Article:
Another source of frustration is traffic around the center. Let me tell you that the Heat fans going to the American Airlines Arena certainly do share some of that frustration. From what I’ve seen walking around the area on a couple of super-busy nights, the police do a piss-poor job of managing the traffic, but it’s worth remembering that Biscayne Boulevard is undergoing major roadwork in that area.

What I think is that the Center’s programming is spot-on. It’s diverse, with plenty of broad appealing programs (musicals and Broadway were always part of the plan) as well as lots of high-art and esoteric things. The problems are on the marketing/outreach side, and while Hardy is correct that word-of-mouth and time are the two most important factors in increasing attendance, there are some obvious things the Center should be looking at (fix the !@#$% website), and some not-so-obvious solutions it should be looking for. Maybe re-thing the print-ad blitz and bring in some fresh ideas for marketing. The center is doing lots of public outreach, but I suspect that’s the area that needs to be beefed up. Maybe some of that radical transparency would help (Hardy’s essay is a good first step).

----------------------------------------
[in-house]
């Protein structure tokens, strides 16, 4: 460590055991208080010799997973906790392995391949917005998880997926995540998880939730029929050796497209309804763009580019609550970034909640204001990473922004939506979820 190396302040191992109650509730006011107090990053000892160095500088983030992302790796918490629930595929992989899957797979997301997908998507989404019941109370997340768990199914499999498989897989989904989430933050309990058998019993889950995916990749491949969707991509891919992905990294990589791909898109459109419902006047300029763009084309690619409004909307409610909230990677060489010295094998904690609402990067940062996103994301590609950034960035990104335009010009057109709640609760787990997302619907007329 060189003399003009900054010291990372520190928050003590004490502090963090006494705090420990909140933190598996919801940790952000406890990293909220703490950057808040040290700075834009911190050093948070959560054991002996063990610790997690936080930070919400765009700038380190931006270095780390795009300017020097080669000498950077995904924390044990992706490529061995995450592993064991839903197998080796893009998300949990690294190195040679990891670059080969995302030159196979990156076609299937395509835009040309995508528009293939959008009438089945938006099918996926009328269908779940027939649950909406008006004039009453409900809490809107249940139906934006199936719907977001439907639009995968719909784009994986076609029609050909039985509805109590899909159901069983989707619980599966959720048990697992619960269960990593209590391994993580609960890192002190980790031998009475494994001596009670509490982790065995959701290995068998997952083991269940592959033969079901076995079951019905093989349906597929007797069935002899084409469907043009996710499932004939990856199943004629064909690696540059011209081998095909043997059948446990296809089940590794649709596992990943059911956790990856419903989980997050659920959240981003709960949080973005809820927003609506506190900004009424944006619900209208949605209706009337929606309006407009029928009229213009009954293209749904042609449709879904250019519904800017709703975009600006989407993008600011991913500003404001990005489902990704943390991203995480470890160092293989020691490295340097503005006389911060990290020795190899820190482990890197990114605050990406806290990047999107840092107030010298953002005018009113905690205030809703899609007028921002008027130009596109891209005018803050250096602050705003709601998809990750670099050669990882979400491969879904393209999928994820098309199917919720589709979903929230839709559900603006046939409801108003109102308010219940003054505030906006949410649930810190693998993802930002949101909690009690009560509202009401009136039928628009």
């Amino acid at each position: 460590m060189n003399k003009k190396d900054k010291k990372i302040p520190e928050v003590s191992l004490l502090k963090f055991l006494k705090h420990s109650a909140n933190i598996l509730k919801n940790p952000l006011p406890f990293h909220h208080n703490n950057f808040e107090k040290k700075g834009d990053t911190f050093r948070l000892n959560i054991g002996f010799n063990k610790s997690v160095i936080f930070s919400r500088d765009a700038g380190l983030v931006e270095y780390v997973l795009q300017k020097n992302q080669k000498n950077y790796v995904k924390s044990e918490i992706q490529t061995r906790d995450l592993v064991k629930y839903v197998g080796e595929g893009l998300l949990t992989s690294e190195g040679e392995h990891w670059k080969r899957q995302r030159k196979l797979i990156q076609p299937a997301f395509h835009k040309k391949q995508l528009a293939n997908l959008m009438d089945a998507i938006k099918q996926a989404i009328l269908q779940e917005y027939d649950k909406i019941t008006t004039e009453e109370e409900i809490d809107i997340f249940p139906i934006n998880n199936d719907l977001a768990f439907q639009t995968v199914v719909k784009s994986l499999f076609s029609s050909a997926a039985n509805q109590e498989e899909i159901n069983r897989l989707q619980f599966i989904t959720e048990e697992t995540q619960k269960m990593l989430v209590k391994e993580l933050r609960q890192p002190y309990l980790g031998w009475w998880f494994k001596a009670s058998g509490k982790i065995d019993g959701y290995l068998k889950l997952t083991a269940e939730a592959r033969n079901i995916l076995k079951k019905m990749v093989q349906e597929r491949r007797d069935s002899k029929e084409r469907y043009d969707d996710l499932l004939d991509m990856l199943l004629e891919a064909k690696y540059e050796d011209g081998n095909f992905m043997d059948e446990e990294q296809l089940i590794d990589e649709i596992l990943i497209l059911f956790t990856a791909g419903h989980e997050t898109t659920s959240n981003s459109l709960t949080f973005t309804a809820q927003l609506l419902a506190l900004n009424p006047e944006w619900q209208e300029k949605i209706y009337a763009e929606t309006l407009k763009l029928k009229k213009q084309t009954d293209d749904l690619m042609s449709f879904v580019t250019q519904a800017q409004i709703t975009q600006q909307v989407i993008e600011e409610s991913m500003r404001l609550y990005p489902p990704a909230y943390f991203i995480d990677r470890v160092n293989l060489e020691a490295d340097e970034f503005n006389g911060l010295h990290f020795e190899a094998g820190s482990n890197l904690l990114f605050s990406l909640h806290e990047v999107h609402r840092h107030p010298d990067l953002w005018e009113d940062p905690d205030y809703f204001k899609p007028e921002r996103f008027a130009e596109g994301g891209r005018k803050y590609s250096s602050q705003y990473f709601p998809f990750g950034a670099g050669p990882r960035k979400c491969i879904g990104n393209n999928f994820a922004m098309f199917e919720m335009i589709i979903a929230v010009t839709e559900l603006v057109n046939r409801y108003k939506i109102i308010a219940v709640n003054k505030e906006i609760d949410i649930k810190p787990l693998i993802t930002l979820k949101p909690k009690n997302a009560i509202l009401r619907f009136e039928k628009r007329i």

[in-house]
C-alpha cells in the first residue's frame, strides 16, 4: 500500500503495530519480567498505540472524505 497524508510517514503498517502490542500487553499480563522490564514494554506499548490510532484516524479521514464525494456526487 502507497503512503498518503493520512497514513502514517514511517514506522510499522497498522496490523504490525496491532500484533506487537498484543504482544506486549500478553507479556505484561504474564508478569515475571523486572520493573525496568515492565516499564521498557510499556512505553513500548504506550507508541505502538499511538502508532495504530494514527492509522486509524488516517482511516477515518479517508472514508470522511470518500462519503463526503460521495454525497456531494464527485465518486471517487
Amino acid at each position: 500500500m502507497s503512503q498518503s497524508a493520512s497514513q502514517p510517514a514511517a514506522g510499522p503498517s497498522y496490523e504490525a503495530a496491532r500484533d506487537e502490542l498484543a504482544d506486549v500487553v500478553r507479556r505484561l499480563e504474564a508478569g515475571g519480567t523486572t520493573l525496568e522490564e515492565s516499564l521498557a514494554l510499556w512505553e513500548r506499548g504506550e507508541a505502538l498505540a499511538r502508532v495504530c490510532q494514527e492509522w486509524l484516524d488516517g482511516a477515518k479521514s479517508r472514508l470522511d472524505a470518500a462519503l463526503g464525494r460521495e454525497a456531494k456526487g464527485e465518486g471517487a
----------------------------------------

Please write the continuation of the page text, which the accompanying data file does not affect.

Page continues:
I like the fact that the Herald can run a ‘things are pretty bad’ article alongside the essay. But I think of it this way — the Carnival’s start has been messy, and if anything there still isn’t enough blame falling on the people who screwed things up. But I think a rocky start is part of the beginning of anything really great. We could have built a smaller, cheaper, less ambitious performing arts center (almost everyone agrees that something along these lines needed to be built), but is that really what Miami deserved?

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  1. Joel Daphnis    Sat Apr 14, 07:33 PM #  

    Michael Hardy is forced to defend the Carnival Center massive cost overruns, lack of planning and bad programming. He needs to get the taxpayers to keep pouring money into the rat hole so he keeps getting paid.

    Now the promoters of the Miami Art Museum demand taxpayer money so they can take over public waterfront park land and they can get paid. And guess what? They do not include parking in their budget. Is history repeating itself?